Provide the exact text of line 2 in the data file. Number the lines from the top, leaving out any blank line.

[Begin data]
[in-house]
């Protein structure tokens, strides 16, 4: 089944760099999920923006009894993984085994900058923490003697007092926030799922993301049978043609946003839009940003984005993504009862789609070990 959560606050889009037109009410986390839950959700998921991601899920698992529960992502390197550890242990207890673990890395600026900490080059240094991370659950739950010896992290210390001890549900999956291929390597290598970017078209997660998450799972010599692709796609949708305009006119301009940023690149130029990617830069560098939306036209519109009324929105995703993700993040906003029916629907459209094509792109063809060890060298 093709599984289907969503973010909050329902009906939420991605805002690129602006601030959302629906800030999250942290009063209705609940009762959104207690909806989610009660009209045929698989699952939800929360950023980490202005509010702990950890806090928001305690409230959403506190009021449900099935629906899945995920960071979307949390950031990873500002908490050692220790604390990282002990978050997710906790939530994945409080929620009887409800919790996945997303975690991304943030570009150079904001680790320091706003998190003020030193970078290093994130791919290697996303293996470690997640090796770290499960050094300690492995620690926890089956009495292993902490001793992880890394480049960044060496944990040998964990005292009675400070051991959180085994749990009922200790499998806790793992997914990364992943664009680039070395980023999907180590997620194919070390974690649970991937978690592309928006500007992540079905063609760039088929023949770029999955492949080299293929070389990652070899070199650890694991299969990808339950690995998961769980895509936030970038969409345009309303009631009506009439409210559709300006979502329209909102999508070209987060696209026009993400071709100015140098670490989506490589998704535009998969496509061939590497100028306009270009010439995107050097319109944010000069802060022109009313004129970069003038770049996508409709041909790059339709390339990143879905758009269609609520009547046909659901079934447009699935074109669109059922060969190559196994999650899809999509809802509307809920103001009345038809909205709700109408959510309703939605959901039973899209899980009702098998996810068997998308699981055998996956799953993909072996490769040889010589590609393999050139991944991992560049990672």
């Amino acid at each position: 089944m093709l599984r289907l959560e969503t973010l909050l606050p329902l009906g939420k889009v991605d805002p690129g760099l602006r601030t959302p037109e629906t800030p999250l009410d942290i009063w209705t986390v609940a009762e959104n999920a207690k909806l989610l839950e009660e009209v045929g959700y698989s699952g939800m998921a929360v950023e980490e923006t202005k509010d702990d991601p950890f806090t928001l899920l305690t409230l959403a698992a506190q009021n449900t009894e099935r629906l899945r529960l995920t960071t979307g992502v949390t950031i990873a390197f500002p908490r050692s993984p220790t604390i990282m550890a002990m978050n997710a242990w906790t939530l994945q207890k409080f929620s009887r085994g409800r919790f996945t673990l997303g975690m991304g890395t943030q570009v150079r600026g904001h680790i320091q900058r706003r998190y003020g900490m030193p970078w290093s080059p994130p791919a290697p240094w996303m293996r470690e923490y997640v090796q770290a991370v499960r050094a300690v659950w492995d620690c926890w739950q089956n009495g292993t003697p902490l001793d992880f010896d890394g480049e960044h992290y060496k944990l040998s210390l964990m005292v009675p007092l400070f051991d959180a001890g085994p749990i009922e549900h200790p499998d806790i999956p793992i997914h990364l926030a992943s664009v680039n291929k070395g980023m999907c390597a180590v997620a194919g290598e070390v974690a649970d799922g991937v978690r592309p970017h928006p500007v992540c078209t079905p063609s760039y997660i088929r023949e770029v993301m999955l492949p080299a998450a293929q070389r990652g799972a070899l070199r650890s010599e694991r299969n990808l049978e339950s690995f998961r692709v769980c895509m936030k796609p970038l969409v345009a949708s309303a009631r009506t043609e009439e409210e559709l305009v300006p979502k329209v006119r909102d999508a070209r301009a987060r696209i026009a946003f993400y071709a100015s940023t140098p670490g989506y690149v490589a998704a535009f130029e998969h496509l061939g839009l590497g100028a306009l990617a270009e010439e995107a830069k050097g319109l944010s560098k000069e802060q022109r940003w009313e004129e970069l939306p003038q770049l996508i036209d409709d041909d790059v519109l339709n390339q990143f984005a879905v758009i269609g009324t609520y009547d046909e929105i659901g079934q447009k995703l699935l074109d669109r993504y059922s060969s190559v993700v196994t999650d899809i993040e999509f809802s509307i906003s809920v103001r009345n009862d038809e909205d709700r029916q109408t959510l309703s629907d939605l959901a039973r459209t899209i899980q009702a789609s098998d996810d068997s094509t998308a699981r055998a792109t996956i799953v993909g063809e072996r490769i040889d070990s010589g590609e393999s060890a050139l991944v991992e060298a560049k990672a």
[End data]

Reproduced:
């Protein structure tokens, strides 16, 4: 089944760099999920923006009894993984085994900058923490003697007092926030799922993301049978043609946003839009940003984005993504009862789609070990 959560606050889009037109009410986390839950959700998921991601899920698992529960992502390197550890242990207890673990890395600026900490080059240094991370659950739950010896992290210390001890549900999956291929390597290598970017078209997660998450799972010599692709796609949708305009006119301009940023690149130029990617830069560098939306036209519109009324929105995703993700993040906003029916629907459209094509792109063809060890060298 093709599984289907969503973010909050329902009906939420991605805002690129602006601030959302629906800030999250942290009063209705609940009762959104207690909806989610009660009209045929698989699952939800929360950023980490202005509010702990950890806090928001305690409230959403506190009021449900099935629906899945995920960071979307949390950031990873500002908490050692220790604390990282002990978050997710906790939530994945409080929620009887409800919790996945997303975690991304943030570009150079904001680790320091706003998190003020030193970078290093994130791919290697996303293996470690997640090796770290499960050094300690492995620690926890089956009495292993902490001793992880890394480049960044060496944990040998964990005292009675400070051991959180085994749990009922200790499998806790793992997914990364992943664009680039070395980023999907180590997620194919070390974690649970991937978690592309928006500007992540079905063609760039088929023949770029999955492949080299293929070389990652070899070199650890694991299969990808339950690995998961769980895509936030970038969409345009309303009631009506009439409210559709300006979502329209909102999508070209987060696209026009993400071709100015140098670490989506490589998704535009998969496509061939590497100028306009270009010439995107050097319109944010000069802060022109009313004129970069003038770049996508409709041909790059339709390339990143879905758009269609609520009547046909659901079934447009699935074109669109059922060969190559196994999650899809999509809802509307809920103001009345038809909205709700109408959510309703939605959901039973899209899980009702098998996810068997998308699981055998996956799953993909072996490769040889010589590609393999050139991944991992560049990672």